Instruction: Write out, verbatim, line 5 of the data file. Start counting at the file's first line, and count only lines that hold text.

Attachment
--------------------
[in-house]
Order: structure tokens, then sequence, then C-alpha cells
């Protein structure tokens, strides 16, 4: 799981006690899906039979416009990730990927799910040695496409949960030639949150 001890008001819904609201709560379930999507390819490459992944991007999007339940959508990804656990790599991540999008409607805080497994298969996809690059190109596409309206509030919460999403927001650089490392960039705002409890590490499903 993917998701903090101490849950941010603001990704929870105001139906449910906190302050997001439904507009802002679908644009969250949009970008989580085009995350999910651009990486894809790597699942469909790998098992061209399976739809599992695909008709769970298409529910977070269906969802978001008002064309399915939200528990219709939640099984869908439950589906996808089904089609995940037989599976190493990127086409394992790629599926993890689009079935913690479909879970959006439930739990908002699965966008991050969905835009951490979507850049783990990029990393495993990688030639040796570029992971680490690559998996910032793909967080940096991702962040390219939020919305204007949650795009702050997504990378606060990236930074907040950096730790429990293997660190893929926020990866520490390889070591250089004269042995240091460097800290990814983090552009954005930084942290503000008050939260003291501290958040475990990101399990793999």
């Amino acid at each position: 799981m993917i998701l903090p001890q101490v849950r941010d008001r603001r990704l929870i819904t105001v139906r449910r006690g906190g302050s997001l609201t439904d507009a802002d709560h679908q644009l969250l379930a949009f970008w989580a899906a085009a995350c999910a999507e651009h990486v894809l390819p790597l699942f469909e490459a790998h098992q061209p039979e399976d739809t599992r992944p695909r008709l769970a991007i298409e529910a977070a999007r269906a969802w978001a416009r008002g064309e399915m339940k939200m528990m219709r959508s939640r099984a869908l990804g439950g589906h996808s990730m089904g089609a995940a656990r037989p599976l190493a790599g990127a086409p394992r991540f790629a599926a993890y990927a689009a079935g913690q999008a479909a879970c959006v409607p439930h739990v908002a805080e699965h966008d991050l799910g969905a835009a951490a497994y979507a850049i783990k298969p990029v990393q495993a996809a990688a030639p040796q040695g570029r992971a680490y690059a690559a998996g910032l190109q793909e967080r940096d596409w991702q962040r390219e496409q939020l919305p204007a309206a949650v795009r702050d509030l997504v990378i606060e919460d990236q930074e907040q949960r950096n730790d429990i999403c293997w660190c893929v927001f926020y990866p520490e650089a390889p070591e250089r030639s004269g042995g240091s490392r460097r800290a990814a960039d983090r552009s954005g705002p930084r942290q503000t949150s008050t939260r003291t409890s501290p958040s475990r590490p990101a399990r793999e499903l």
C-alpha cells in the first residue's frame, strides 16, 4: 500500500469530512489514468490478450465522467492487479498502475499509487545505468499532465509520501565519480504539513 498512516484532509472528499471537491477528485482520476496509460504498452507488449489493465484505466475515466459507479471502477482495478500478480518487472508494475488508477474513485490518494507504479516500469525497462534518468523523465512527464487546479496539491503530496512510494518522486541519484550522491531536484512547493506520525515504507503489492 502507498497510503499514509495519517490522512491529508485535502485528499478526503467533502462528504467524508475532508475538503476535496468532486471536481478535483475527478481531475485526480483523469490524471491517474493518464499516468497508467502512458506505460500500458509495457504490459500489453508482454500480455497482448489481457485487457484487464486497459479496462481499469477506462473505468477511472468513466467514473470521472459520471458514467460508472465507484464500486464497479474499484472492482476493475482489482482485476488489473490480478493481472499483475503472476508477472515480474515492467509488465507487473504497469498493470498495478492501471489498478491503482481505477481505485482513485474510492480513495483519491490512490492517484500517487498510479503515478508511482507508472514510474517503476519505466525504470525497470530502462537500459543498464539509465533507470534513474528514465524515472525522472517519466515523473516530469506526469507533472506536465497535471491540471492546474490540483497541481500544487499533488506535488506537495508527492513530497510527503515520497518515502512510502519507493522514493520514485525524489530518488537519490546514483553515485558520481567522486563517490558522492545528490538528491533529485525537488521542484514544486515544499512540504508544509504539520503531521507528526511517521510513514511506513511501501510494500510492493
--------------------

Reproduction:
C-alpha cells in the first residue's frame, strides 16, 4: 500500500469530512489514468490478450465522467492487479498502475499509487545505468499532465509520501565519480504539513 498512516484532509472528499471537491477528485482520476496509460504498452507488449489493465484505466475515466459507479471502477482495478500478480518487472508494475488508477474513485490518494507504479516500469525497462534518468523523465512527464487546479496539491503530496512510494518522486541519484550522491531536484512547493506520525515504507503489492 502507498497510503499514509495519517490522512491529508485535502485528499478526503467533502462528504467524508475532508475538503476535496468532486471536481478535483475527478481531475485526480483523469490524471491517474493518464499516468497508467502512458506505460500500458509495457504490459500489453508482454500480455497482448489481457485487457484487464486497459479496462481499469477506462473505468477511472468513466467514473470521472459520471458514467460508472465507484464500486464497479474499484472492482476493475482489482482485476488489473490480478493481472499483475503472476508477472515480474515492467509488465507487473504497469498493470498495478492501471489498478491503482481505477481505485482513485474510492480513495483519491490512490492517484500517487498510479503515478508511482507508472514510474517503476519505466525504470525497470530502462537500459543498464539509465533507470534513474528514465524515472525522472517519466515523473516530469506526469507533472506536465497535471491540471492546474490540483497541481500544487499533488506535488506537495508527492513530497510527503515520497518515502512510502519507493522514493520514485525524489530518488537519490546514483553515485558520481567522486563517490558522492545528490538528491533529485525537488521542484514544486515544499512540504508544509504539520503531521507528526511517521510513514511506513511501501510494500510492493